In the 1870s, the Valley was home to “Colorado’s most famous cannibal” (there were at least two), and violence there continues. An email Conover receives from a friend after he’s been there for a while gently pokes fun at his early idealism: “Do you feel free and safe on your land? Is that western sky still big and promising?”
Conover writes that this book is a little different from the immersive journalism for which he is best known: he hitchhiked on freight trains for his first book, Rolling Nowhere in 1984, and infiltrated the elite for 1991’s Whiteout from Aspen and served as the Sing Sing proofreading officer for 2000’s Newjack. (He even wrote a book about his trial, 2016’s Immersion.) He is a product of the New Journalism School of pure feature writing , which insists that the best news coverage is no news at all. (Even Coyotes, his 1987 book about Mexican migrants en route to the United States, was too character-centric to make politics.)
But even if Conover plans to avoid routine big-picture conclusions about the San Luis Valley — if he’s content to tell stories about trying to build a wind turbine or volunteering at an animal shelter — a comprehensive portrait of the area difficulties arise time. Aside from an early ride with a county officer, Conover goes into little detail about the area’s police and government, their crises, or the rationale behind the crackdown on the treatment plant. The region’s shaky economy appears to revolve mostly around marijuana, but the details are unclear. Specificity could lead to a more conventional, perhaps boring, reportage performance. But without that context, Conover’s observations can feel unfinished or overly romanticized. “It was a beautiful, wild and mysterious world, home to the destitute,” he writes. Part of the immersion journalist’s job is to unravel the mystery.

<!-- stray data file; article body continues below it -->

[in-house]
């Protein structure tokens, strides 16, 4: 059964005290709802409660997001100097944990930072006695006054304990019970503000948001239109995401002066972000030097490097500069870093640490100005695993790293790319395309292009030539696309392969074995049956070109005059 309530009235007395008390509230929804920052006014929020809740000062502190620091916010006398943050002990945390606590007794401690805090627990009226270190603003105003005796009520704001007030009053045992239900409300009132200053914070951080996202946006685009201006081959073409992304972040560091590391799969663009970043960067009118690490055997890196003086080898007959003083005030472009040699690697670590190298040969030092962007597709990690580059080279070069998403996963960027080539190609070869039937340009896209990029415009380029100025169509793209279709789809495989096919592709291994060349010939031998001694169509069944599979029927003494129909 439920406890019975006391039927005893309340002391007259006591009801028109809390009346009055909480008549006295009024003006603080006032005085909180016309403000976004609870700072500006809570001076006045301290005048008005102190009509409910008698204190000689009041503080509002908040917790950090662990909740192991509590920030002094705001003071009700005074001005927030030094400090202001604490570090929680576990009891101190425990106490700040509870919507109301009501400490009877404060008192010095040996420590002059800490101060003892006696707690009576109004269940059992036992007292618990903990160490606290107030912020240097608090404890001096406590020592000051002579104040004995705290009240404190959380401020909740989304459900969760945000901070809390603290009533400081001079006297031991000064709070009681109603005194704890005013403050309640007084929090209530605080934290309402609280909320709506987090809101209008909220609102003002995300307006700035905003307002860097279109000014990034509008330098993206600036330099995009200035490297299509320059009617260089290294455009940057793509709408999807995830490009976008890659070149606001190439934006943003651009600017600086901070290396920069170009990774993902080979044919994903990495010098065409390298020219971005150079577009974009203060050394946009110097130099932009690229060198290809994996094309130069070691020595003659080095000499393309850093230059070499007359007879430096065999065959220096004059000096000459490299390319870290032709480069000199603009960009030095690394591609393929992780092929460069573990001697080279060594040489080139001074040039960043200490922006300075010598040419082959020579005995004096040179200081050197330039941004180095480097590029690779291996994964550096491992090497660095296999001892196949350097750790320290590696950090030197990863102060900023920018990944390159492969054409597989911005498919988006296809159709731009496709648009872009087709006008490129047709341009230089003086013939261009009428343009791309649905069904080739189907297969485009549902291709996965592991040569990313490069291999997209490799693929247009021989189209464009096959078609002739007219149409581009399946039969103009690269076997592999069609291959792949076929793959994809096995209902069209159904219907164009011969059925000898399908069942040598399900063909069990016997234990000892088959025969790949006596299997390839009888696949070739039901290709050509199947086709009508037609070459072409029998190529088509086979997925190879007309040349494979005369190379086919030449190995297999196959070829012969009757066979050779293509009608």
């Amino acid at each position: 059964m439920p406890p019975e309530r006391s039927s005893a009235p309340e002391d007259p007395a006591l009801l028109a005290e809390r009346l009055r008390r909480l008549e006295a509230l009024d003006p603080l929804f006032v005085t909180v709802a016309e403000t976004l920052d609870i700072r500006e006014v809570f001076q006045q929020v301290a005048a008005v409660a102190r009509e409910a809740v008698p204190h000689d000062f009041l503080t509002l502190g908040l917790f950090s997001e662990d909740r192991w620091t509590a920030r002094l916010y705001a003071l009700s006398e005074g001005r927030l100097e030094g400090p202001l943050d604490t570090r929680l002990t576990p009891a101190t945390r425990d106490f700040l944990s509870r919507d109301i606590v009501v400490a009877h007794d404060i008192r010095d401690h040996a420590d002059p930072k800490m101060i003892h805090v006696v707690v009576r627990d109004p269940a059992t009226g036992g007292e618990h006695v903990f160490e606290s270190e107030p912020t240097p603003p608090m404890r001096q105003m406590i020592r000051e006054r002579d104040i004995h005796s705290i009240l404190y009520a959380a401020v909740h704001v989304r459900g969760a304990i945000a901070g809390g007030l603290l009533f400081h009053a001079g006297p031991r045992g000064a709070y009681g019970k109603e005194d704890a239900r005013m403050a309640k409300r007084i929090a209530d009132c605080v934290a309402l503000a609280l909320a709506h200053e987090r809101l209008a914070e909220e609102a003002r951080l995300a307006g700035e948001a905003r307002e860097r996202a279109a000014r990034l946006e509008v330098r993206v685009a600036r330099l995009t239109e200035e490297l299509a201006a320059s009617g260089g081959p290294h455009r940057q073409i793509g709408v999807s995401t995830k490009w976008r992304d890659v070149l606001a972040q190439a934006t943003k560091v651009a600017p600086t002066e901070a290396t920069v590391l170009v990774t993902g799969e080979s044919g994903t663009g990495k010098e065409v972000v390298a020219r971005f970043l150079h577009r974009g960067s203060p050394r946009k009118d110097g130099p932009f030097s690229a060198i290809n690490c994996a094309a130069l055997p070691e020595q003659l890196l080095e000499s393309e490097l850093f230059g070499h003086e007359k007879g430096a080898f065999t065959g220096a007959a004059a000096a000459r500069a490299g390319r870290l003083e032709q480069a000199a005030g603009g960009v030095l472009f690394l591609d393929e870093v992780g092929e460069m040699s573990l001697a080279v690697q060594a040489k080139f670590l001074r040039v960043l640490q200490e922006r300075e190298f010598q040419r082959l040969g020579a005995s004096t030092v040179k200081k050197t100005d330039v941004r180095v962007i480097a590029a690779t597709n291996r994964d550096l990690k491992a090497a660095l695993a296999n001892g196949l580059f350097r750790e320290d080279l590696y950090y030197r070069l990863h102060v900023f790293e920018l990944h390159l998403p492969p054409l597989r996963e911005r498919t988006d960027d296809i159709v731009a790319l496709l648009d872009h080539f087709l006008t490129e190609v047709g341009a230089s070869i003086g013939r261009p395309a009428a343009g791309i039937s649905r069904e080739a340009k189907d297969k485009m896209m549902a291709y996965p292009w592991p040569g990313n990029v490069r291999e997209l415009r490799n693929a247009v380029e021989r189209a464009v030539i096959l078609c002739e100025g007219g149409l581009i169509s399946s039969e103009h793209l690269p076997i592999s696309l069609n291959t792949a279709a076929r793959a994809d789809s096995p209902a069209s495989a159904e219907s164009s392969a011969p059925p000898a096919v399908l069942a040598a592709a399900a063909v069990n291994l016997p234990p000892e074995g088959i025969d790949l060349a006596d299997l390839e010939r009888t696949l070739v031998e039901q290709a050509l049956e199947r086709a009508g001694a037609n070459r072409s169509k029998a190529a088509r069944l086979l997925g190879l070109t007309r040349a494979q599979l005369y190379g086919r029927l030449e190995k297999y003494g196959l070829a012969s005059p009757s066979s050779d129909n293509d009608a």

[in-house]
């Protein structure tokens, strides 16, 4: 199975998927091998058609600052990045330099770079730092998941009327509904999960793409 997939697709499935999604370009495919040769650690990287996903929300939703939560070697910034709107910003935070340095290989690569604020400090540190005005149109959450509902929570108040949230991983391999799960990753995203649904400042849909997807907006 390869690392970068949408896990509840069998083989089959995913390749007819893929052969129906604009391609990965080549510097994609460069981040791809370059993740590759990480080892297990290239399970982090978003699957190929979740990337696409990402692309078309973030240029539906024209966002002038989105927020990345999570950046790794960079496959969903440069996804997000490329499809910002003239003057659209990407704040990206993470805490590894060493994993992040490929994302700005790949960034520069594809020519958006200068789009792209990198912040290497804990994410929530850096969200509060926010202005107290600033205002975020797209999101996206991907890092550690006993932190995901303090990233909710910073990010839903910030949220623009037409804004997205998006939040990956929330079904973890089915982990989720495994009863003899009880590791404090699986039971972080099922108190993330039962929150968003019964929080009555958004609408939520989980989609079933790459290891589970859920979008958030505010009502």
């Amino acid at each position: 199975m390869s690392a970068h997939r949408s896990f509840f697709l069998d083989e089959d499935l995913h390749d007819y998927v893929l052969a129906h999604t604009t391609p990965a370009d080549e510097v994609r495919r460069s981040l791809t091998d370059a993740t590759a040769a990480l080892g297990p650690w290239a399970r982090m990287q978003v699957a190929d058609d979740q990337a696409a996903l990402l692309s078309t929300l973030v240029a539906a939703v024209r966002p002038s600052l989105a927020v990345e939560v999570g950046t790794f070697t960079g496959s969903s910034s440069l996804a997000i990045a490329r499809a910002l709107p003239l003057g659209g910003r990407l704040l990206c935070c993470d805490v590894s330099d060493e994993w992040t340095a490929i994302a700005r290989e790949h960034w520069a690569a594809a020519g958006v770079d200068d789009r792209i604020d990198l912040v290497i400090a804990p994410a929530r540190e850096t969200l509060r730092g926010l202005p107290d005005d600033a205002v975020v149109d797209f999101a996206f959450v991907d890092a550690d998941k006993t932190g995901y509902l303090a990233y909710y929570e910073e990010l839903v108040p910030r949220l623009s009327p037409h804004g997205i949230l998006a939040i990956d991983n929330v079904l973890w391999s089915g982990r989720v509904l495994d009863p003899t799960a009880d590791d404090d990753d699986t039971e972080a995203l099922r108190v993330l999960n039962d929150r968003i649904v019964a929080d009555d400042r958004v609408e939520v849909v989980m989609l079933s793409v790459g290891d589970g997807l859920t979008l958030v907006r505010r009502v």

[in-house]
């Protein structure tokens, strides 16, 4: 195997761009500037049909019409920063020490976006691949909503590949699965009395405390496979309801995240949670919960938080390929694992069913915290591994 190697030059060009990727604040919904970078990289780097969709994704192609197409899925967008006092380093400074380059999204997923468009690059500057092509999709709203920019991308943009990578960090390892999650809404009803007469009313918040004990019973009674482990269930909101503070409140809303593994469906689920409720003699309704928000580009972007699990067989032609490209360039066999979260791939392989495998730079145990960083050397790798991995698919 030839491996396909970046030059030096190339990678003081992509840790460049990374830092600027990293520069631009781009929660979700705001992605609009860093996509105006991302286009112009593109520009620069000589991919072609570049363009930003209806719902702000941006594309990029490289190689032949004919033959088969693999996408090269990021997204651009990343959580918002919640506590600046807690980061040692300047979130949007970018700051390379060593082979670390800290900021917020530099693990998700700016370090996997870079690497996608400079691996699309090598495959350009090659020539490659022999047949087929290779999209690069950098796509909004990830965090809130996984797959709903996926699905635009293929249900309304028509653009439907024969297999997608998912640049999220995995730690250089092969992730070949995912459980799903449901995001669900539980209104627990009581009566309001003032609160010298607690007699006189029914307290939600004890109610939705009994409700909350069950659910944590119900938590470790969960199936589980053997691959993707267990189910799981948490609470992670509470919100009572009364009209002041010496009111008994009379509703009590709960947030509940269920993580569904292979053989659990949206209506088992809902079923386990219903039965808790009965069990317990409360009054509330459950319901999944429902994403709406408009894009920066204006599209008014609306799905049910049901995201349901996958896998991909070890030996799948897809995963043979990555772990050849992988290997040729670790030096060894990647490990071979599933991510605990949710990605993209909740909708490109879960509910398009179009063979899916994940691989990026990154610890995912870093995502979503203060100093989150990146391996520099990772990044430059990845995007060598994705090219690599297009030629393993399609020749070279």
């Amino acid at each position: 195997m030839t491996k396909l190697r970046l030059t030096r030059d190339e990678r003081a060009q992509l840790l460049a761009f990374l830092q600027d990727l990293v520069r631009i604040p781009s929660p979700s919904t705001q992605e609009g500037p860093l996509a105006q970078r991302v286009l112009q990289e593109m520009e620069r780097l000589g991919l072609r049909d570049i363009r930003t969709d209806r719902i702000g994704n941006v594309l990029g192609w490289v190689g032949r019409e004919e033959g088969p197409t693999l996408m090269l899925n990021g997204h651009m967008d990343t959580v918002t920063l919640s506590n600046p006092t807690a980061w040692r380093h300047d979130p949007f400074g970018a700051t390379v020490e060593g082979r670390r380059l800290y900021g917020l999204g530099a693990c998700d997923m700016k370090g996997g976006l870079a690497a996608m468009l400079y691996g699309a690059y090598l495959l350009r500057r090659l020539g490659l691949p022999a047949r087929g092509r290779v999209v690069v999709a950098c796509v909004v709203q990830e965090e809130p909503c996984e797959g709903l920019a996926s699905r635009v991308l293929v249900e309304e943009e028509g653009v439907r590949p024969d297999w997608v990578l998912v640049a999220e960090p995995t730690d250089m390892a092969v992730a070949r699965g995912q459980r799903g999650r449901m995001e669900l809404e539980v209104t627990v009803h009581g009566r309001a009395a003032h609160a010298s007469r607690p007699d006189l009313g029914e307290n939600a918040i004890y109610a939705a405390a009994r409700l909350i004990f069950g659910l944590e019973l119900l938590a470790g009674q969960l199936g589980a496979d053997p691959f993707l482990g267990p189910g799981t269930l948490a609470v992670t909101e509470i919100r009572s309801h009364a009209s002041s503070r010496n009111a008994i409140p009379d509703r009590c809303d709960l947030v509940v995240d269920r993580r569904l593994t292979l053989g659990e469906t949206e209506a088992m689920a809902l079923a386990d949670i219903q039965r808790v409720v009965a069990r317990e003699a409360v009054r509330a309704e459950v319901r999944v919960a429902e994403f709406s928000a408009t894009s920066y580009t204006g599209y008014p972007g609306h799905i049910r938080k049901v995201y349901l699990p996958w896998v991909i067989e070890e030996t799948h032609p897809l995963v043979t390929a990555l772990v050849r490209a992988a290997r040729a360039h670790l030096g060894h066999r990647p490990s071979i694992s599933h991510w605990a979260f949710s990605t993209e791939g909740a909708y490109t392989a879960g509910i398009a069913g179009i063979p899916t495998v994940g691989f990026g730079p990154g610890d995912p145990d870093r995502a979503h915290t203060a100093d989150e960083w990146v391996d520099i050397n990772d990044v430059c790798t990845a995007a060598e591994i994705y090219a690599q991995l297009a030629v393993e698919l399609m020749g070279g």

This uncertainty about what to make of the San Luis Valley – is it beautiful or poor, a hippie paradise or a survivalist hole, a potential remote work utopia or a climate change dystopia? — may be what makes Conover, despite his better instincts, occasionally seek deeper meaning. In his conclusion, he writes, “Sometimes I’ve wondered if we can see in them an answer to the question: Who is America for and for whom isn’t it?” Call it the “Hillbilly Elegy” effect: Today’s non-fiction author ( not only of “country” books, but also of best-sellers like Tara Westover’s “Educated”) must make some sort of claim that rural America is not just itself, but a laboratory for our Society is collapsing and declining.
Conovers Colorado is too idiosyncratic for that. He’s talking to a few folks who slip into the familiar tropes of rural Red-Staters – antivax, gun-pro-gun, suspicious of coastal liberalism. Except that the rules of life in the San Luis Valley don’t map to such simple binaries. This makes Cheap Land Colorado a fascinating portrait of individual residents. But as far as a place that can teach us something about where America is going, that’s a completely different country.
Athitakis is a writer based in Phoenix and the author of The New Midwest.
https://www.latimes.com/entertainment-arts/books/story/2022-11-02/review-a-new-book-on-rural-america-avoids-the-cliches-why-thats-only-mostly-a-good-thing Review: Ted Conover’s new rural US book ‘Cheap Land Colorado’